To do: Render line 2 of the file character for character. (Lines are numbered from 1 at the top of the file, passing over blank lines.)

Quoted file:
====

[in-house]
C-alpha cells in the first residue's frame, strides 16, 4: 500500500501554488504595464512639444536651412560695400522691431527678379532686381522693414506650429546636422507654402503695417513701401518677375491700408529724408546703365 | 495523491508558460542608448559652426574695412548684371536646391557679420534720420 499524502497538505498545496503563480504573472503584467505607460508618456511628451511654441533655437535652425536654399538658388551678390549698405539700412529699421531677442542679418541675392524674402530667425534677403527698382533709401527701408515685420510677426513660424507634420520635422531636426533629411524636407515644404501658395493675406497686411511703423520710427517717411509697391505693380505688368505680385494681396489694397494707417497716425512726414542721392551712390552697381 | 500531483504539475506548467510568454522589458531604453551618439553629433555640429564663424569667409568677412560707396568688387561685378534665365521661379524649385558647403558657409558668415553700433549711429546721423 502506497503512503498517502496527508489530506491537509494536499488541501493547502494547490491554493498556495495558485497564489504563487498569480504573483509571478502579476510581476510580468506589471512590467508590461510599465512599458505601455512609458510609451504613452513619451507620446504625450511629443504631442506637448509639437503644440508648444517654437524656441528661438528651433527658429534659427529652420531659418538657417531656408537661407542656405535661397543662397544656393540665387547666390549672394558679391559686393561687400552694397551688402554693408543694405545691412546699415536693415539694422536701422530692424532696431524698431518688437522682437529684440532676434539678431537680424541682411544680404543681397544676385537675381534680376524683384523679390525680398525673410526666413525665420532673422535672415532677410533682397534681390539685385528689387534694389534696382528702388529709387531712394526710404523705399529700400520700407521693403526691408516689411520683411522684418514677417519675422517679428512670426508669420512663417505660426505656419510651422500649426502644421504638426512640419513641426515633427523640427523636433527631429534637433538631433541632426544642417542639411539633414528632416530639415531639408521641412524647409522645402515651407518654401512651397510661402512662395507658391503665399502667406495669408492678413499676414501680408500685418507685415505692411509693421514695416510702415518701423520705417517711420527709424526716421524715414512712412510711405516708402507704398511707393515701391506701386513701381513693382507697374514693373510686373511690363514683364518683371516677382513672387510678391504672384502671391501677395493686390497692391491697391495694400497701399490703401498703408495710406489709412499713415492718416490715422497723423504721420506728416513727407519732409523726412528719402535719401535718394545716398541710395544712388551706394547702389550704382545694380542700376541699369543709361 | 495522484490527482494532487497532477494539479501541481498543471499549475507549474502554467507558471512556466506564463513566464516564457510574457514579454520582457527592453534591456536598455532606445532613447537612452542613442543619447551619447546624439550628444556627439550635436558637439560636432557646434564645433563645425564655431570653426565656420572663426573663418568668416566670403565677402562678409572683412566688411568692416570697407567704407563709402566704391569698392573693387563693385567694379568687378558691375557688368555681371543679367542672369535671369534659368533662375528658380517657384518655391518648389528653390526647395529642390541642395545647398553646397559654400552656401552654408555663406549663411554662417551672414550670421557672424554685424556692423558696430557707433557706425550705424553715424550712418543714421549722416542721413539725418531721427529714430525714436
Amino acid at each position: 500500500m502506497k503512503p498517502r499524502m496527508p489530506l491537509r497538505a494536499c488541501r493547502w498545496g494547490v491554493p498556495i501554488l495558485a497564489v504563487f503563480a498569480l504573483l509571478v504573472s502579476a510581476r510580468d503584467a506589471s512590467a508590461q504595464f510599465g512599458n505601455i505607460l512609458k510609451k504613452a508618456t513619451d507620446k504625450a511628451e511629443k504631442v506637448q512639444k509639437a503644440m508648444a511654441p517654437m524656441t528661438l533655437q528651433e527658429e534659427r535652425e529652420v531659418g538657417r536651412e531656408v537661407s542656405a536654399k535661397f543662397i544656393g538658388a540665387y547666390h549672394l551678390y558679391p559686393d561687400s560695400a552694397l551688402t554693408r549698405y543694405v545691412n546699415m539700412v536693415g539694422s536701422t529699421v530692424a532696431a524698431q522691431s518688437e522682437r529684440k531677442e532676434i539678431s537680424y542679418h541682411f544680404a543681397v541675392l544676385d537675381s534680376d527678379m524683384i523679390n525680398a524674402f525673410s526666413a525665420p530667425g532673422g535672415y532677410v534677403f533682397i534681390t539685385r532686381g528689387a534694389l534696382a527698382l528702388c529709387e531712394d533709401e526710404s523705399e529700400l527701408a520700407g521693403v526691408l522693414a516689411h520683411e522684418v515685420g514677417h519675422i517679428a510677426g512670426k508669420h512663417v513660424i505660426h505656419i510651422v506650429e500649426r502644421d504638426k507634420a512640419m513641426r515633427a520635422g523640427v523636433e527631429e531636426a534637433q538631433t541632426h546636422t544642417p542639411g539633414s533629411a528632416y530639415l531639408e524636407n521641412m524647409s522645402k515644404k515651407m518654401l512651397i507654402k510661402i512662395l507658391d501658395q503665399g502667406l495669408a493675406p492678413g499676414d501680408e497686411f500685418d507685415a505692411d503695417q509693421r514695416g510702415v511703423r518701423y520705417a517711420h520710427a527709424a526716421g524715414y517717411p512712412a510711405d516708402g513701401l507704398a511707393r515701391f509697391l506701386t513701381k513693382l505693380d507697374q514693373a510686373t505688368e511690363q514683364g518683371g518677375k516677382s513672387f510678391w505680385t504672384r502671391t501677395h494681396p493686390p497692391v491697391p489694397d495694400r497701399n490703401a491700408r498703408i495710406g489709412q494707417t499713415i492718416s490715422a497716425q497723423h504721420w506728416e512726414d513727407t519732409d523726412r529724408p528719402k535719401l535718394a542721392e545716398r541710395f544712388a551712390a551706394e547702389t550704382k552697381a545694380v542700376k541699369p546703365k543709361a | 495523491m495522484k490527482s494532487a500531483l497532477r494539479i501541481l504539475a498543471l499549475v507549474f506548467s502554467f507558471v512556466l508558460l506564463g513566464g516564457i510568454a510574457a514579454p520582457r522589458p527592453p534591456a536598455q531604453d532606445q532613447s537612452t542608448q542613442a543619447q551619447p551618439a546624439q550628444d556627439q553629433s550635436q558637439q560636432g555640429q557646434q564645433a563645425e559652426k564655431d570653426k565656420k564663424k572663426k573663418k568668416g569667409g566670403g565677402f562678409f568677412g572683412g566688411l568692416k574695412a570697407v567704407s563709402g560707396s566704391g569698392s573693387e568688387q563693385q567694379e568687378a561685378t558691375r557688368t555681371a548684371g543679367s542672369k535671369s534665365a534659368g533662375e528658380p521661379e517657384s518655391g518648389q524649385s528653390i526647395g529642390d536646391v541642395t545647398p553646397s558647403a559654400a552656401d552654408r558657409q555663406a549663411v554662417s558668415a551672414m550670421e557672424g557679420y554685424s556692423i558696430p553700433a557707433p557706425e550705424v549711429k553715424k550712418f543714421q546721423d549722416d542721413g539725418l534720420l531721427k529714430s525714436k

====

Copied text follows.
C-alpha cells in the first residue's frame, strides 16, 4: 500500500501554488504595464512639444536651412560695400522691431527678379532686381522693414506650429546636422507654402503695417513701401518677375491700408529724408546703365 | 495523491508558460542608448559652426574695412548684371536646391557679420534720420 499524502497538505498545496503563480504573472503584467505607460508618456511628451511654441533655437535652425536654399538658388551678390549698405539700412529699421531677442542679418541675392524674402530667425534677403527698382533709401527701408515685420510677426513660424507634420520635422531636426533629411524636407515644404501658395493675406497686411511703423520710427517717411509697391505693380505688368505680385494681396489694397494707417497716425512726414542721392551712390552697381 | 500531483504539475506548467510568454522589458531604453551618439553629433555640429564663424569667409568677412560707396568688387561685378534665365521661379524649385558647403558657409558668415553700433549711429546721423 502506497503512503498517502496527508489530506491537509494536499488541501493547502494547490491554493498556495495558485497564489504563487498569480504573483509571478502579476510581476510580468506589471512590467508590461510599465512599458505601455512609458510609451504613452513619451507620446504625450511629443504631442506637448509639437503644440508648444517654437524656441528661438528651433527658429534659427529652420531659418538657417531656408537661407542656405535661397543662397544656393540665387547666390549672394558679391559686393561687400552694397551688402554693408543694405545691412546699415536693415539694422536701422530692424532696431524698431518688437522682437529684440532676434539678431537680424541682411544680404543681397544676385537675381534680376524683384523679390525680398525673410526666413525665420532673422535672415532677410533682397534681390539685385528689387534694389534696382528702388529709387531712394526710404523705399529700400520700407521693403526691408516689411520683411522684418514677417519675422517679428512670426508669420512663417505660426505656419510651422500649426502644421504638426512640419513641426515633427523640427523636433527631429534637433538631433541632426544642417542639411539633414528632416530639415531639408521641412524647409522645402515651407518654401512651397510661402512662395507658391503665399502667406495669408492678413499676414501680408500685418507685415505692411509693421514695416510702415518701423520705417517711420527709424526716421524715414512712412510711405516708402507704398511707393515701391506701386513701381513693382507697374514693373510686373511690363514683364518683371516677382513672387510678391504672384502671391501677395493686390497692391491697391495694400497701399490703401498703408495710406489709412499713415492718416490715422497723423504721420506728416513727407519732409523726412528719402535719401535718394545716398541710395544712388551706394547702389550704382545694380542700376541699369543709361 | 495522484490527482494532487497532477494539479501541481498543471499549475507549474502554467507558471512556466506564463513566464516564457510574457514579454520582457527592453534591456536598455532606445532613447537612452542613442543619447551619447546624439550628444556627439550635436558637439560636432557646434564645433563645425564655431570653426565656420572663426573663418568668416566670403565677402562678409572683412566688411568692416570697407567704407563709402566704391569698392573693387563693385567694379568687378558691375557688368555681371543679367542672369535671369534659368533662375528658380517657384518655391518648389528653390526647395529642390541642395545647398553646397559654400552656401552654408555663406549663411554662417551672414550670421557672424554685424556692423558696430557707433557706425550705424553715424550712418543714421549722416542721413539725418531721427529714430525714436